Post-tropical Irene soaks Quebec, Maritimes

Post-tropical cyclone Irene, downgraded from a monster Category 1 hurricane, is whipping up ferocious winds and dumping rain upon Quebec and the Maritime provinces as it hurtles north toward the Canadian border from the U.S.

Cyclone bringing high winds as it heads north

A couple watches the waves along Lawrencetown beach near Halifax on Sunday as parts of Quebec and Atlantic Canada are bracing for the effects of Tropical Storm Irene. (Mike Dembeck/Canadian Press)

Post-tropical cyclone Irene, downgraded from a monster Category 1 hurricane, is whipping up ferocious winds and dumping rain upon Quebec and the Maritime provinces as it hurtles north toward the Canadian border from the U.S.

Even as a weakened storm carrying sustained winds of 95 km/h, Irene knocked out power to 248,500 Quebec homes early Sunday evening after having walloped the U.S. northeast, leaving massive flooding and potentially billions of dollars worth of destruction in its wake. At least 21 deaths have been blamed on the storm.

Coastal areas are on guard for the threat of dangerous storm surges and more power outages, and wind warnings are still in effect for much of the Maritimes. The Eastern Townships, the Gaspé Peninsula and western New Brunswick are also under rainfall warnings.

The storm, which began as a hurricane and was later reduced to a tropical storm and then downgraded again to a post-tropical cyclone, delivered enough rain to cause flooding in Lower Manhattan Sunday morning. According to the U.S. National Hurricane Center, Irene can still carry heavy rains and high winds as a post-tropical storm.

Irene's impact was felt midday Sunday in south and eastern Quebec, where winds of 65 km/h and blowing rain started in the early afternoon, knocking out power across the province and leaving thousands of clients in the dark. Most of the outages were in the Montreal area, according to Hydro-Québec, as Irene's outer bands lashed at the area and hovered over New England.

Trees whipped by heavy rain and wind fell to a thud in Montreal and traffic signals were malfunctioning. Police were forced to close a section of a downtown street after gusts blew away two windows from the seventh and 19th floors of a building. Nobody was injured.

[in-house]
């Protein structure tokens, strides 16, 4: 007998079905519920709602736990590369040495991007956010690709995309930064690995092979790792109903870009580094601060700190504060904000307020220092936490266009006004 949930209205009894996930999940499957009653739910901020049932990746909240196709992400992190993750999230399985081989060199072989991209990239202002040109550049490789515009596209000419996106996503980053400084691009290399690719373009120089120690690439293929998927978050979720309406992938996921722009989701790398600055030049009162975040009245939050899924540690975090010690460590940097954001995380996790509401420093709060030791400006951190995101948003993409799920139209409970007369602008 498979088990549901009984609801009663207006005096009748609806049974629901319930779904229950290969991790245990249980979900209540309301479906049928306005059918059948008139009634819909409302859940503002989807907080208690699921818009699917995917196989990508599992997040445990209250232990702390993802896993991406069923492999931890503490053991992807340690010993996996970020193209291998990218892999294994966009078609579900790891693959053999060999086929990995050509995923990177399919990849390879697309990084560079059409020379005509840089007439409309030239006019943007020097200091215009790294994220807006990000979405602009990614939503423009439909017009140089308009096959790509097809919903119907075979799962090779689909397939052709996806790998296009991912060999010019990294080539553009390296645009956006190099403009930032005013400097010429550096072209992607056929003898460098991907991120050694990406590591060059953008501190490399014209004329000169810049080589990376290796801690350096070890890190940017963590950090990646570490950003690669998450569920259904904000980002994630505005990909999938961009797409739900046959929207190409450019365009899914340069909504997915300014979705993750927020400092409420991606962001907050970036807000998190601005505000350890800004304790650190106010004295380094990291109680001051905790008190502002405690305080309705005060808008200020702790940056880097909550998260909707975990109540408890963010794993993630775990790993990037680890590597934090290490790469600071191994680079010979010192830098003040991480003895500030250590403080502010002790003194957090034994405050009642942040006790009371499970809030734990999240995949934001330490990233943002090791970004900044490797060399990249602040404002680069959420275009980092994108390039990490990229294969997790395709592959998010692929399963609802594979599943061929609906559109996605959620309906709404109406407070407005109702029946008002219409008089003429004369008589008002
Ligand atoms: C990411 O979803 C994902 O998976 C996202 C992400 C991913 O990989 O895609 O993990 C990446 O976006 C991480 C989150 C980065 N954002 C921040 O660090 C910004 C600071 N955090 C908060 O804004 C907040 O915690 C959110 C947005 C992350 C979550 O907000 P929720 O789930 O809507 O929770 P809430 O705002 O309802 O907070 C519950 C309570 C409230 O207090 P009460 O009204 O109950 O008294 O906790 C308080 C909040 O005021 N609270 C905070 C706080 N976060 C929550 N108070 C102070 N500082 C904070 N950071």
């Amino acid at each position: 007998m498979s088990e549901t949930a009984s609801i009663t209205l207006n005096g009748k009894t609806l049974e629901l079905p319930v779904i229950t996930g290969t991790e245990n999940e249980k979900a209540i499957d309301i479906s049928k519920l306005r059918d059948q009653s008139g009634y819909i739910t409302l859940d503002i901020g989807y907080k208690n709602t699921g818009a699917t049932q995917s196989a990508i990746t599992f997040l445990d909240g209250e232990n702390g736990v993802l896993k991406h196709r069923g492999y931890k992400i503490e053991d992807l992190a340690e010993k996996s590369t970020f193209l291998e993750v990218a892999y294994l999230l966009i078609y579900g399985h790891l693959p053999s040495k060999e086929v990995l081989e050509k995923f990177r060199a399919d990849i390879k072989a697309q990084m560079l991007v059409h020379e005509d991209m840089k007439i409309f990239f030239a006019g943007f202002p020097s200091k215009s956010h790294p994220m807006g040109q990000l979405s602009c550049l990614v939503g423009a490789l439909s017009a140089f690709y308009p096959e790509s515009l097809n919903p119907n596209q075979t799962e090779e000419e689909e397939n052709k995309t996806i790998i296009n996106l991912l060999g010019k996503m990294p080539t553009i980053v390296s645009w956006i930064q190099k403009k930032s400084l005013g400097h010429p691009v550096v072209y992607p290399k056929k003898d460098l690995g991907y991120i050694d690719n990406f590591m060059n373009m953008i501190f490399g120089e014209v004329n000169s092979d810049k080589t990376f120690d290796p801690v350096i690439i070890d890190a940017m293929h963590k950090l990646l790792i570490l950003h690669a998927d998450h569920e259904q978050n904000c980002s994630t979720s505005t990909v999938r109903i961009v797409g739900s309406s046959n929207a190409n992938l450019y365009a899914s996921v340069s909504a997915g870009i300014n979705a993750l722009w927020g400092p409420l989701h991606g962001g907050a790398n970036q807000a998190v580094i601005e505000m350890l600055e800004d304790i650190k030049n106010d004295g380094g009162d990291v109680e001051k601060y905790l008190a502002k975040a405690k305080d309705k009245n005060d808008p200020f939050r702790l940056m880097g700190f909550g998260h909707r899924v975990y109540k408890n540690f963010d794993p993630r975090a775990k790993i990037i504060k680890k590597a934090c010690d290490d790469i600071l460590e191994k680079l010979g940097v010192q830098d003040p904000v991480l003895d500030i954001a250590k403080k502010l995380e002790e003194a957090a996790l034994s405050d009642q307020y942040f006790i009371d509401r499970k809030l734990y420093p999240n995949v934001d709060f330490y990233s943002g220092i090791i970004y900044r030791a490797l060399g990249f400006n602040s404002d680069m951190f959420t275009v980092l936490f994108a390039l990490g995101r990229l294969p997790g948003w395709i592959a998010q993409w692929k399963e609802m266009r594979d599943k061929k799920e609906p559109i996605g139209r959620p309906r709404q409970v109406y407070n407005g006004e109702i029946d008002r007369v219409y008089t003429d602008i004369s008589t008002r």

Environment Canada's René Héroux said the worst will come as the storm reaches Quebec's Lower North Shore Monday.

"The corridor, Montreal, Townships … then lower St. Lawrence and the North Shore, those regions will have very high winds, up to 90 km/h and even 110 in the Quebec City area," Héroux said Sunday, adding some regions will get close to 100 millimetres of rain over the next 24 hours.

Rain in New Brunswick

Nearly 50 millimetres of rain had already fallen in parts of southern New Brunswick by late afternoon. Hundreds of homes and businesses were without power.

In Fredericton, the city warned residents to expect up to 66 mm of rain and wind gusts of up to 95 km/h. More than 30 homes in the area had their basements flooded during heavy rain.

By late evening Sunday, tree branches had reportedly fallen onto roadways in Western Nova Scotia and Southern New Brunswick. About 5,000 customers were without electricity in New Brunswick.

Environment Canada said tropical storm warnings are still in effect for the Fundy coastlines of New Brunswick and Nova Scotia as well as the Atlantic coast of Nova Scotia southwest of Porters Lake.

A woman in Montreal battles Irene's winds with her umbrella Sunday. (CBC)

CBC meteorologist Peter Coade said Irene is a huge storm, estimated to be about 700 kilometres wide, with a cloud shield stretching from the Carolinas into southern Quebec and as far west as Lake Ontario.

"As the storm moves closer the wind is going to continue to increase. We've already had some extremely high gusts, and that really is going to be the biggest problem, I believe, for Nova Scotia and Prince Edward Island," Coade said.

Generally, the heaviest rain falls to the left of the track of the storm and the highest winds to the right.

Storm surge warnings are in place for Yarmouth and all of western Nova Scotia, southwestern New Brunswick midnight Sunday and into Monday, while the Canadian Hurricane Centre predicts strong winds in the Bay of Fundy. There is also a threat of higher winds for southern New Brunswick and western Nova Scotia and in the St. Lawrence regions.

[IMAGEGALLERY galleryid=1032 size=small]

Coade said the Yarmouth area of Nova Scotia saw wind gusts of up to 90 km/h by midday Sunday.

Chris Fogarty, with the hurricane centre, said Irene brings a flood threat for Chignecto and Minas basins.

Millions of Americans along the eastern seaboard were without power Sunday as the storm pounded New York. At least 18 deaths in the United States are being blamed on Irene as it powered its way northward.

Hydro-Québec has sent 54 emergency teams to New Hampshire to help Irene relief efforts south of the border.

Storm could last 12 hours

High winds could cause storm surges and waves from the southwest into the Bay of Fundy.

Many parts of Eastern Canada have received above normal rainfall this summer, which could raise the risk of flooding and streams overflowing.

The Emergency Measures Organization warned Sunday that people should have three days of supplies ready and have a family emergency plan in place.

Fogarty said to expect the storm to last at least 12 hours — high winds are expected even through Monday.

People are warned to stay away from coastal regions.